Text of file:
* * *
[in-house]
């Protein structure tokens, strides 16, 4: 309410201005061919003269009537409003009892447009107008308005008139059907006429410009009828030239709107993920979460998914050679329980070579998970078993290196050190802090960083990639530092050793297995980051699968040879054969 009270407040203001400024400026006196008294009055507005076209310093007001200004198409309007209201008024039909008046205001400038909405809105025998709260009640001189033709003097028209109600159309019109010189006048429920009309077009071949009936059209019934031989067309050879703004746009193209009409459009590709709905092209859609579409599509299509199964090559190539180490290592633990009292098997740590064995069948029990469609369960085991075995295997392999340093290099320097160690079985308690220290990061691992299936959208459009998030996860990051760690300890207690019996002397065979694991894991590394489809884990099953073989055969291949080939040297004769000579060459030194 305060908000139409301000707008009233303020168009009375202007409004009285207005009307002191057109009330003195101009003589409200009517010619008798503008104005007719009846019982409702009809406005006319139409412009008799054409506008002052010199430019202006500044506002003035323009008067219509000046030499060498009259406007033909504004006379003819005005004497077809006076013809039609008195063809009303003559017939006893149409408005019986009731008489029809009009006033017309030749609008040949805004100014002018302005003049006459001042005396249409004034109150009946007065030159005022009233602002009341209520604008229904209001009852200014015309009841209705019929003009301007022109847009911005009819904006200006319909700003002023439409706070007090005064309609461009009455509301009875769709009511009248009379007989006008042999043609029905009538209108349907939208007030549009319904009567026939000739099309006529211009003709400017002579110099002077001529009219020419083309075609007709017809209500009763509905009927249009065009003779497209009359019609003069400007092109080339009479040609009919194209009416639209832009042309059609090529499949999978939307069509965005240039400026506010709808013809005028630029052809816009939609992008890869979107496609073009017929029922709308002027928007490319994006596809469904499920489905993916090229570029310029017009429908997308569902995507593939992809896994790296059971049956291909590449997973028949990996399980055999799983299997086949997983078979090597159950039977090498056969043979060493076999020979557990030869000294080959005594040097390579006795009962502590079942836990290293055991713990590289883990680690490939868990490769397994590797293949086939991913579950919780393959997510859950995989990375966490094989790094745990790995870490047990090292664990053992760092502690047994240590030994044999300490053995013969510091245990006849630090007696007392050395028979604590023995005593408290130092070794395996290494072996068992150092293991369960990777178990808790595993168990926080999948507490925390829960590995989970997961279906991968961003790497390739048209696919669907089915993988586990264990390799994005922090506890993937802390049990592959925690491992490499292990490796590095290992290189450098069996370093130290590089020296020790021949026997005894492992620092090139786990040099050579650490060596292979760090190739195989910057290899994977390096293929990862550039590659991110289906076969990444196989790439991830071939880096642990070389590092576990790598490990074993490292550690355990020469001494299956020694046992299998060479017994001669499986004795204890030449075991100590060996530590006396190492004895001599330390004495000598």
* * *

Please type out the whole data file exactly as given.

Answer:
[in-house]
């Protein structure tokens, strides 16, 4: 309410201005061919003269009537409003009892447009107008308005008139059907006429410009009828030239709107993920979460998914050679329980070579998970078993290196050190802090960083990639530092050793297995980051699968040879054969 009270407040203001400024400026006196008294009055507005076209310093007001200004198409309007209201008024039909008046205001400038909405809105025998709260009640001189033709003097028209109600159309019109010189006048429920009309077009071949009936059209019934031989067309050879703004746009193209009409459009590709709905092209859609579409599509299509199964090559190539180490290592633990009292098997740590064995069948029990469609369960085991075995295997392999340093290099320097160690079985308690220290990061691992299936959208459009998030996860990051760690300890207690019996002397065979694991894991590394489809884990099953073989055969291949080939040297004769000579060459030194 305060908000139409301000707008009233303020168009009375202007409004009285207005009307002191057109009330003195101009003589409200009517010619008798503008104005007719009846019982409702009809406005006319139409412009008799054409506008002052010199430019202006500044506002003035323009008067219509000046030499060498009259406007033909504004006379003819005005004497077809006076013809039609008195063809009303003559017939006893149409408005019986009731008489029809009009006033017309030749609008040949805004100014002018302005003049006459001042005396249409004034109150009946007065030159005022009233602002009341209520604008229904209001009852200014015309009841209705019929003009301007022109847009911005009819904006200006319909700003002023439409706070007090005064309609461009009455509301009875769709009511009248009379007989006008042999043609029905009538209108349907939208007030549009319904009567026939000739099309006529211009003709400017002579110099002077001529009219020419083309075609007709017809209500009763509905009927249009065009003779497209009359019609003069400007092109080339009479040609009919194209009416639209832009042309059609090529499949999978939307069509965005240039400026506010709808013809005028630029052809816009939609992008890869979107496609073009017929029922709308002027928007490319994006596809469904499920489905993916090229570029310029017009429908997308569902995507593939992809896994790296059971049956291909590449997973028949990996399980055999799983299997086949997983078979090597159950039977090498056969043979060493076999020979557990030869000294080959005594040097390579006795009962502590079942836990290293055991713990590289883990680690490939868990490769397994590797293949086939991913579950919780393959997510859950995989990375966490094989790094745990790995870490047990090292664990053992760092502690047994240590030994044999300490053995013969510091245990006849630090007696007392050395028979604590023995005593408290130092070794395996290494072996068992150092293991369960990777178990808790595993168990926080999948507490925390829960590995989970997961279906991968961003790497390739048209696919669907089915993988586990264990390799994005922090506890993937802390049990592959925690491992490499292990490796590095290992290189450098069996370093130290590089020296020790021949026997005894492992620092090139786990040099050579650490060596292979760090190739195989910057290899994977390096293929990862550039590659991110289906076969990444196989790439991830071939880096642990070389590092576990790598490990074993490292550690355990020469001494299956020694046992299998060479017994001669499986004795204890030449075991100590060996530590006396190492004895001599330390004495000598």